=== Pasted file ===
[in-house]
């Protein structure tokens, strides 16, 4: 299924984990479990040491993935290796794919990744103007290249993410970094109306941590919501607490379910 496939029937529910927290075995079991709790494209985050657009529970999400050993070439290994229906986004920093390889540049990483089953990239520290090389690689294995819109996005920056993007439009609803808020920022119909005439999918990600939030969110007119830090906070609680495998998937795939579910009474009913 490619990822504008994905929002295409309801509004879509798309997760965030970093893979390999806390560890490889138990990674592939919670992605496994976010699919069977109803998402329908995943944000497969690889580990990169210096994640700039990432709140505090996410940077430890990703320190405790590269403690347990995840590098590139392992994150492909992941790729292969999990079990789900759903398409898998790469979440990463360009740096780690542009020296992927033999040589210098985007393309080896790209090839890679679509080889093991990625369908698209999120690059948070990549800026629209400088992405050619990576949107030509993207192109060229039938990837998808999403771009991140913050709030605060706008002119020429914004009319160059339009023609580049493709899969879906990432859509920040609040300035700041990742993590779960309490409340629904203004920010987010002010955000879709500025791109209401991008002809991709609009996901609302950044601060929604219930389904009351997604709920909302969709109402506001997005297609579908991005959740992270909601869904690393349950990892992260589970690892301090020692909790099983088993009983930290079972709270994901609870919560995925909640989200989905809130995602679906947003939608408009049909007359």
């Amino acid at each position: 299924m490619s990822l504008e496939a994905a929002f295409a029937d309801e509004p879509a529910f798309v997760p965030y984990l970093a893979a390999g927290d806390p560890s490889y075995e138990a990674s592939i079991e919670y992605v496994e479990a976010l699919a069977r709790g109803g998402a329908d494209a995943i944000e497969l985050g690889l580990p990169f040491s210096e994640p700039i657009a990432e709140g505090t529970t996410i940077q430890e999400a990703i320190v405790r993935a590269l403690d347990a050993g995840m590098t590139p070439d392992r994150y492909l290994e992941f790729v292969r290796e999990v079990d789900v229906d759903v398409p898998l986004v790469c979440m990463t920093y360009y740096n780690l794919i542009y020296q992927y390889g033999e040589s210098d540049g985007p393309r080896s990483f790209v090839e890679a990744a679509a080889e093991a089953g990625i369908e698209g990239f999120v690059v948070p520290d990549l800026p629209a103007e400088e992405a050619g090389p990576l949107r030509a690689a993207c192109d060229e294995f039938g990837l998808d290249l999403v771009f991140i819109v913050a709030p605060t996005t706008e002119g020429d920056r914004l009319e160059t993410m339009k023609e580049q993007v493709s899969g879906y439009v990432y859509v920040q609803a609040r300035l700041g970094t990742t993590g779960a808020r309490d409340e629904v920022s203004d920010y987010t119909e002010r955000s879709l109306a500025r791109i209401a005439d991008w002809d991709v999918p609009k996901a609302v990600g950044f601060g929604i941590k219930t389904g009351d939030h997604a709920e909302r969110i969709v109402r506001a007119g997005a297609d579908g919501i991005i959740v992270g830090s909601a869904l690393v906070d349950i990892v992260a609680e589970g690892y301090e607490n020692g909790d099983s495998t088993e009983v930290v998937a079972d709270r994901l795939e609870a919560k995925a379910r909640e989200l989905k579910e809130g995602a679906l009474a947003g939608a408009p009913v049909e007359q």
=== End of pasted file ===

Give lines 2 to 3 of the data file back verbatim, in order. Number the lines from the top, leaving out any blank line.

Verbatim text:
């Protein structure tokens, strides 16, 4: 299924984990479990040491993935290796794919990744103007290249993410970094109306941590919501607490379910 496939029937529910927290075995079991709790494209985050657009529970999400050993070439290994229906986004920093390889540049990483089953990239520290090389690689294995819109996005920056993007439009609803808020920022119909005439999918990600939030969110007119830090906070609680495998998937795939579910009474009913 490619990822504008994905929002295409309801509004879509798309997760965030970093893979390999806390560890490889138990990674592939919670992605496994976010699919069977109803998402329908995943944000497969690889580990990169210096994640700039990432709140505090996410940077430890990703320190405790590269403690347990995840590098590139392992994150492909992941790729292969999990079990789900759903398409898998790469979440990463360009740096780690542009020296992927033999040589210098985007393309080896790209090839890679679509080889093991990625369908698209999120690059948070990549800026629209400088992405050619990576949107030509993207192109060229039938990837998808999403771009991140913050709030605060706008002119020429914004009319160059339009023609580049493709899969879906990432859509920040609040300035700041990742993590779960309490409340629904203004920010987010002010955000879709500025791109209401991008002809991709609009996901609302950044601060929604219930389904009351997604709920909302969709109402506001997005297609579908991005959740992270909601869904690393349950990892992260589970690892301090020692909790099983088993009983930290079972709270994901609870919560995925909640989200989905809130995602679906947003939608408009049909007359």
């Amino acid at each position: 299924m490619s990822l504008e496939a994905a929002f295409a029937d309801e509004p879509a529910f798309v997760p965030y984990l970093a893979a390999g927290d806390p560890s490889y075995e138990a990674s592939i079991e919670y992605v496994e479990a976010l699919a069977r709790g109803g998402a329908d494209a995943i944000e497969l985050g690889l580990p990169f040491s210096e994640p700039i657009a990432e709140g505090t529970t996410i940077q430890e999400a990703i320190v405790r993935a590269l403690d347990a050993g995840m590098t590139p070439d392992r994150y492909l290994e992941f790729v292969r290796e999990v079990d789900v229906d759903v398409p898998l986004v790469c979440m990463t920093y360009y740096n780690l794919i542009y020296q992927y390889g033999e040589s210098d540049g985007p393309r080896s990483f790209v090839e890679a990744a679509a080889e093991a089953g990625i369908e698209g990239f999120v690059v948070p520290d990549l800026p629209a103007e400088e992405a050619g090389p990576l949107r030509a690689a993207c192109d060229e294995f039938g990837l998808d290249l999403v771009f991140i819109v913050a709030p605060t996005t706008e002119g020429d920056r914004l009319e160059t993410m339009k023609e580049q993007v493709s899969g879906y439009v990432y859509v920040q609803a609040r300035l700041g970094t990742t993590g779960a808020r309490d409340e629904v920022s203004d920010y987010t119909e002010r955000s879709l109306a500025r791109i209401a005439d991008w002809d991709v999918p609009k996901a609302v990600g950044f601060g929604i941590k219930t389904g009351d939030h997604a709920e909302r969110i969709v109402r506001a007119g997005a297609d579908g919501i991005i959740v992270g830090s909601a869904l690393v906070d349950i990892v992260a609680e589970g690892y301090e607490n020692g909790d099983s495998t088993e009983v930290v998937a079972d709270r994901l795939e609870a919560k995925a379910r909640e989200l989905k579910e809130g995602a679906l009474a947003g939608a408009p009913v049909e007359q």